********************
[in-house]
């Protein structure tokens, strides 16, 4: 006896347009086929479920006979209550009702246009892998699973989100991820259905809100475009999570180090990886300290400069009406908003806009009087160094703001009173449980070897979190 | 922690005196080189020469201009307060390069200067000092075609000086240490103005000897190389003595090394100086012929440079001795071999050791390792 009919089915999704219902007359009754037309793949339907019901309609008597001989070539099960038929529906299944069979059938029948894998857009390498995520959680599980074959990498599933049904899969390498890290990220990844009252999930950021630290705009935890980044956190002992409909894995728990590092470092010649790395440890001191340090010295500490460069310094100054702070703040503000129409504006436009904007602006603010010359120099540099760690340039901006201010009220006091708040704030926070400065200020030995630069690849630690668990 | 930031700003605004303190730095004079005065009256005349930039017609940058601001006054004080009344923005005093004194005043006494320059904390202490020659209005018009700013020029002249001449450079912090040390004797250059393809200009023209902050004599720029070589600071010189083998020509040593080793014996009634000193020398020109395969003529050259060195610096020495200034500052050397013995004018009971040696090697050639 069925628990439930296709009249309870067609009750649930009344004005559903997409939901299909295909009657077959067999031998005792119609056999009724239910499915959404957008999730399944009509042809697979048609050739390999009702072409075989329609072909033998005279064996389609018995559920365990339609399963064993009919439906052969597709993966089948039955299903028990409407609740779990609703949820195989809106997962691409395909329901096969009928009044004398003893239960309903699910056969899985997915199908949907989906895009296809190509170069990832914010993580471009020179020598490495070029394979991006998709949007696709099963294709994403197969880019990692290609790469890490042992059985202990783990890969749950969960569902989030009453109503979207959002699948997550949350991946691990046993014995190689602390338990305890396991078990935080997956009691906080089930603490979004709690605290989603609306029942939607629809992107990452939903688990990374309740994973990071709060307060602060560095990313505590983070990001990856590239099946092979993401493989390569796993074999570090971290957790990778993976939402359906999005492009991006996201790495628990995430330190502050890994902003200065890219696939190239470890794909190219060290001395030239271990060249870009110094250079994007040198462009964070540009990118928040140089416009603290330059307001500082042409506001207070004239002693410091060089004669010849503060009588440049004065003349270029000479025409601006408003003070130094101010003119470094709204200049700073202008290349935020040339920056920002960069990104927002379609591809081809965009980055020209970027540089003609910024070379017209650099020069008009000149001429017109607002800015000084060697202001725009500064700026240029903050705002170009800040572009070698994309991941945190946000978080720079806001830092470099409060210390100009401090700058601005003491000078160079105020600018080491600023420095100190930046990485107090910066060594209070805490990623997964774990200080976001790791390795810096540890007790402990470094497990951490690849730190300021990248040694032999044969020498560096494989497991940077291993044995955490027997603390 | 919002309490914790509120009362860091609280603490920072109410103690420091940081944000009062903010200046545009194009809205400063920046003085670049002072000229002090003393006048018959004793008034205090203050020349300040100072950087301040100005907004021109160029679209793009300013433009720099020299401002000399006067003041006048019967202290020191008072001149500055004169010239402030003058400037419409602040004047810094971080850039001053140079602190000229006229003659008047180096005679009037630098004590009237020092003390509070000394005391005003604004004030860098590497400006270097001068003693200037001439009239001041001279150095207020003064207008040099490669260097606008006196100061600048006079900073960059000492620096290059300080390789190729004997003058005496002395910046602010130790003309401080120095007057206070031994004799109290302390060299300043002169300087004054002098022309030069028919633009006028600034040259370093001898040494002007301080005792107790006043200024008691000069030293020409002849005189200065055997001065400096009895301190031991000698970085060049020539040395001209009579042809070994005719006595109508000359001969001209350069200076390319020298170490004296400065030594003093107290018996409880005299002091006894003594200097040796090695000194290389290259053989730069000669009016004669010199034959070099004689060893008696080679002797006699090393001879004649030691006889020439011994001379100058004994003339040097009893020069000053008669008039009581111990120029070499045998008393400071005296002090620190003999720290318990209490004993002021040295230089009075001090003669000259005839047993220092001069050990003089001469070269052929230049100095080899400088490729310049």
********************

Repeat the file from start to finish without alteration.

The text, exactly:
[in-house]
């Protein structure tokens, strides 16, 4: 006896347009086929479920006979209550009702246009892998699973989100991820259905809100475009999570180090990886300290400069009406908003806009009087160094703001009173449980070897979190 | 922690005196080189020469201009307060390069200067000092075609000086240490103005000897190389003595090394100086012929440079001795071999050791390792 009919089915999704219902007359009754037309793949339907019901309609008597001989070539099960038929529906299944069979059938029948894998857009390498995520959680599980074959990498599933049904899969390498890290990220990844009252999930950021630290705009935890980044956190002992409909894995728990590092470092010649790395440890001191340090010295500490460069310094100054702070703040503000129409504006436009904007602006603010010359120099540099760690340039901006201010009220006091708040704030926070400065200020030995630069690849630690668990 | 930031700003605004303190730095004079005065009256005349930039017609940058601001006054004080009344923005005093004194005043006494320059904390202490020659209005018009700013020029002249001449450079912090040390004797250059393809200009023209902050004599720029070589600071010189083998020509040593080793014996009634000193020398020109395969003529050259060195610096020495200034500052050397013995004018009971040696090697050639 069925628990439930296709009249309870067609009750649930009344004005559903997409939901299909295909009657077959067999031998005792119609056999009724239910499915959404957008999730399944009509042809697979048609050739390999009702072409075989329609072909033998005279064996389609018995559920365990339609399963064993009919439906052969597709993966089948039955299903028990409407609740779990609703949820195989809106997962691409395909329901096969009928009044004398003893239960309903699910056969899985997915199908949907989906895009296809190509170069990832914010993580471009020179020598490495070029394979991006998709949007696709099963294709994403197969880019990692290609790469890490042992059985202990783990890969749950969960569902989030009453109503979207959002699948997550949350991946691990046993014995190689602390338990305890396991078990935080997956009691906080089930603490979004709690605290989603609306029942939607629809992107990452939903688990990374309740994973990071709060307060602060560095990313505590983070990001990856590239099946092979993401493989390569796993074999570090971290957790990778993976939402359906999005492009991006996201790495628990995430330190502050890994902003200065890219696939190239470890794909190219060290001395030239271990060249870009110094250079994007040198462009964070540009990118928040140089416009603290330059307001500082042409506001207070004239002693410091060089004669010849503060009588440049004065003349270029000479025409601006408003003070130094101010003119470094709204200049700073202008290349935020040339920056920002960069990104927002379609591809081809965009980055020209970027540089003609910024070379017209650099020069008009000149001429017109607002800015000084060697202001725009500064700026240029903050705002170009800040572009070698994309991941945190946000978080720079806001830092470099409060210390100009401090700058601005003491000078160079105020600018080491600023420095100190930046990485107090910066060594209070805490990623997964774990200080976001790791390795810096540890007790402990470094497990951490690849730190300021990248040694032999044969020498560096494989497991940077291993044995955490027997603390 | 919002309490914790509120009362860091609280603490920072109410103690420091940081944000009062903010200046545009194009809205400063920046003085670049002072000229002090003393006048018959004793008034205090203050020349300040100072950087301040100005907004021109160029679209793009300013433009720099020299401002000399006067003041006048019967202290020191008072001149500055004169010239402030003058400037419409602040004047810094971080850039001053140079602190000229006229003659008047180096005679009037630098004590009237020092003390509070000394005391005003604004004030860098590497400006270097001068003693200037001439009239001041001279150095207020003064207008040099490669260097606008006196100061600048006079900073960059000492620096290059300080390789190729004997003058005496002395910046602010130790003309401080120095007057206070031994004799109290302390060299300043002169300087004054002098022309030069028919633009006028600034040259370093001898040494002007301080005792107790006043200024008691000069030293020409002849005189200065055997001065400096009895301190031991000698970085060049020539040395001209009579042809070994005719006595109508000359001969001209350069200076390319020298170490004296400065030594003093107290018996409880005299002091006894003594200097040796090695000194290389290259053989730069000669009016004669010199034959070099004689060893008696080679002797006699090393001879004649030691006889020439011994001379100058004994003339040097009893020069000053008669008039009581111990120029070499045998008393400071005296002090620190003999720290318990209490004993002021040295230089009075001090003669000259005839047993220092001069050990003089001469070269052929230049100095080899400088490729310049």